Posted in: Aha! Blog > Wit & Wisdom Blog > High-Quality Curriculum > My Transition from Skills-Based Instruction

This month, we encouraged educators across the country to reflect on their transition to using the Wit & Wisdom® curriculum. Tanniece Chinn, a Grade 2 teacher at Gwynns Falls Elementary School and professional development facilitator for Great Minds®, describes how she shifted from isolated skills-based instruction to using Wit & Wisdom.

Imagine it is the beginning of the year and you receive

  • a scope and sequence of Grade 2 skills,
  • texts for reading, and
  • a curriculum for word study.

Coherent materials and resources to teach writing, grammar, vocabulary, and speaking and listening are missing. Now it is your job to search through the pages of workbooks and to scour the internet for additional resources to ensure you cover every Grade 2 standard.

Sound familiar? This scenario describes the majority of my 16-year teaching career, during which I often found myself thinking, “There must be a better way.” After discussing with my colleagues the 2018 findings from TNTP, which cited grade-appropriate assignments, deep student engagement, high expectations, and strong instruction as key levers to ensure academic success for students, I continued to reflect on my practice. While my students were great at reciting and repeating what I said, were they engaged enough to apply what they learned in a different setting? Were they retaining new information? Many of my students would learn a skill for the moment but have no lasting knowledge to build on throughout their lives. It became clear that I needed to move away from skills-based instruction.

When I found out we were adopting a new knowledge-building curriculum at my school, I was both excited and enraged. I was happy that we had a real curriculum, with a guide to follow and materials all in one place, but I was enraged because it was so different and challenging. I was at ease teaching the same grade in the same way for so many years.

During the first module, I thought, “We have students reading below grade level; they can’t do this.” We were learning about A Season of Change, but I was not embracing the change at all. I thought the text-dependent questions were too hard, the text was too complex, and the writing asked too much of my students, who were already at an academic disadvantage.

Looking back, I realize this type of thinking locks our students into being disengaged learners who have potential but are never given the opportunity to perform.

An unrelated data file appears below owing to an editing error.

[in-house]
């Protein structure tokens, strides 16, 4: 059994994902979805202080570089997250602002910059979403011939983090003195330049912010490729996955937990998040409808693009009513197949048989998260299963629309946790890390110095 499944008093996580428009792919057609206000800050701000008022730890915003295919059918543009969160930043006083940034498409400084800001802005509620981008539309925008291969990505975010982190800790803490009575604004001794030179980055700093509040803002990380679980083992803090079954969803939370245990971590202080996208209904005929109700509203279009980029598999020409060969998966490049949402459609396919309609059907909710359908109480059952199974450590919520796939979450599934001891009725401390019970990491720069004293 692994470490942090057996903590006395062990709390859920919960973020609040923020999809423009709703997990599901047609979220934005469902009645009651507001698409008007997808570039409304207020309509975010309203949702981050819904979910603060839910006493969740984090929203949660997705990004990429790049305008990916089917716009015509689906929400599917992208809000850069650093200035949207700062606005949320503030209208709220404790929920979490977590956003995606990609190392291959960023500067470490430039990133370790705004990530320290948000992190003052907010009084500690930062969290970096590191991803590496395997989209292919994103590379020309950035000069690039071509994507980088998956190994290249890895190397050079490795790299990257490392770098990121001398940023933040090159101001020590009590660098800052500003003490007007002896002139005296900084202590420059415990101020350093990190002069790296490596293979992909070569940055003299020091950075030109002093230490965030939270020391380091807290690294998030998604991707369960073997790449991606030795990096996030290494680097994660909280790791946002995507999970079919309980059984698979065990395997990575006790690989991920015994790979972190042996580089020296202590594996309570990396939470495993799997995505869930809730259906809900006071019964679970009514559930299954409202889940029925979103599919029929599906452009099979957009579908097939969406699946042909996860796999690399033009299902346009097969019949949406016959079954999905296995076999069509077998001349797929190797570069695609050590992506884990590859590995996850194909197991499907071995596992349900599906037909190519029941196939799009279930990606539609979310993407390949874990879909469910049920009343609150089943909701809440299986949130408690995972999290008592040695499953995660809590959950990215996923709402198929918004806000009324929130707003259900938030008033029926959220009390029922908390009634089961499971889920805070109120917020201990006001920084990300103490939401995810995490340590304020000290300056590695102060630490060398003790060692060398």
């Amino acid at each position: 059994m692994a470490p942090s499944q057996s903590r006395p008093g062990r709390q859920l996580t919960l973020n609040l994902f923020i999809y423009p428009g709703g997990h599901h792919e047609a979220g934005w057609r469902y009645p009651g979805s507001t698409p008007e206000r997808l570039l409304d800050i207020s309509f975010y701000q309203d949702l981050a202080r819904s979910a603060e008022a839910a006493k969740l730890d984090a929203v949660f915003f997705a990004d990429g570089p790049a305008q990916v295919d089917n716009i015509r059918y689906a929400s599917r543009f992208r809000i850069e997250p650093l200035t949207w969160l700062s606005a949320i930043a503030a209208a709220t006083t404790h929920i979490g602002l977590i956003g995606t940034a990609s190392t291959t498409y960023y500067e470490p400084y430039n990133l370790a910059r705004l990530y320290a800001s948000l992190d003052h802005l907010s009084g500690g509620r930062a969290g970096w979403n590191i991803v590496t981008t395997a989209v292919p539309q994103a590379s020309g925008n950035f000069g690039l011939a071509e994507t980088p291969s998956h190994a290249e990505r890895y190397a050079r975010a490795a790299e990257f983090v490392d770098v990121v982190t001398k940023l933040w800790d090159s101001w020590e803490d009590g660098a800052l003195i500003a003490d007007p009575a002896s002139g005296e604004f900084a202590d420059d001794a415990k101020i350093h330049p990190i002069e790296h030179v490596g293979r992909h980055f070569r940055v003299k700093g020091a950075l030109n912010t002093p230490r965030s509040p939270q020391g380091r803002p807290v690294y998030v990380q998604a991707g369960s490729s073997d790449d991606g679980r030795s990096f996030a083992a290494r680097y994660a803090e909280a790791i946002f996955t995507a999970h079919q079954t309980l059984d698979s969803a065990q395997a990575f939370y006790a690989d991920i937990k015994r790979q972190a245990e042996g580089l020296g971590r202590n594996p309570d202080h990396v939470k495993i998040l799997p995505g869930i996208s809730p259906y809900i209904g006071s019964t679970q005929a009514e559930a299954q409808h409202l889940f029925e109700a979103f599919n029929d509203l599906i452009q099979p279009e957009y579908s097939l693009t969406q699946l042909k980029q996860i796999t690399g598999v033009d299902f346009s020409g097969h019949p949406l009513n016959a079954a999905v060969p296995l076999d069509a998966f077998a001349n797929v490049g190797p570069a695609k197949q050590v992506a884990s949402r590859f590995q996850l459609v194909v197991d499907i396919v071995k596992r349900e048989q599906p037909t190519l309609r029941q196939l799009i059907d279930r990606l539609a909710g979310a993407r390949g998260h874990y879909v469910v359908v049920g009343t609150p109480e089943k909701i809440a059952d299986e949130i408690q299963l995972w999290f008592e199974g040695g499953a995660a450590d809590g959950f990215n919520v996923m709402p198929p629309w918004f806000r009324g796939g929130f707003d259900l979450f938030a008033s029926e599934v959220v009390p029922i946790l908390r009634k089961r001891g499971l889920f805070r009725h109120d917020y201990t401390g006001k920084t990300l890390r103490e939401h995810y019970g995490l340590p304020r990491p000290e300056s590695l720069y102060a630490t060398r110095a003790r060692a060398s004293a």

After weeks of frustration and failed lessons, my partner teacher encouraged me with this advice: “Let the students take charge of their learning. Relax, follow the guide, ask the questions, and see where it takes you.” This truth, and some major reflection on my part, helped shift my classroom from a warehouse of manufactured responses to an oasis of authentic ideas solicited by open-ended questions! Now I watch once-reluctant students come alive in classroom discussions. I see joy on the faces of students who used to hate writing as they dictate ideas related to what we read and discuss in class.

After four years of working with Wit & Wisdom, I see its benefit for reluctant readers and speakers as well as writers who used to get lost in skills-based instruction. A student of mine who received special education supports would cry almost every time he had to write. When sitting with him to complete a Focusing Question Task about how changes in fall weather impact people and nature, I could see that he was drawing while everyone else at his table had begun to write. I asked about his drawing, and he explained intricate details about the birds flying south because the fall was too cold and how the squirrels had to go out and pick up their food. While initially I had been discouraged to see him drawing instead of writing, I instead smiled, knowing this was the first time he definitely knew what he wanted to write and that his reluctance was due to wanting to spell words correctly.

More recently, during our hybrid learning experience last year, we were working on the End-of-Module Task for Grade 2 Module 4: Good Eating. Students wrote about which plate is a healthier choice: steak and spinach or eggs and blueberries. I had a student who felt that both plates were a healthy choice. This student used the evidence organizer to support the health benefits of each plate while still choosing one and sharing his opinion based on which foods he liked. It’s not every day that 8-year-olds have such a wealth of knowledge about vitamins and nutrients that they want to write beyond the requirement!

In summary, moving from skills-based instruction was not an easy shift, but it was worth it. My focused planning now requires Wit & Wisdom Teacher Editions, texts, and Planning Protocols. I no longer need mountains of books to search for disparate grammar and writing worksheets. Students are now engaged in coherently learning skills while building knowledge that will last a lifetime.



Source:

TNTP. The Opportunity Myth: What Students Can Show Us About How School Is Letting Them Down—and How to Fix It, TNTP, 2018, http://witeng.link/0857.

Topics: High-Quality Curriculum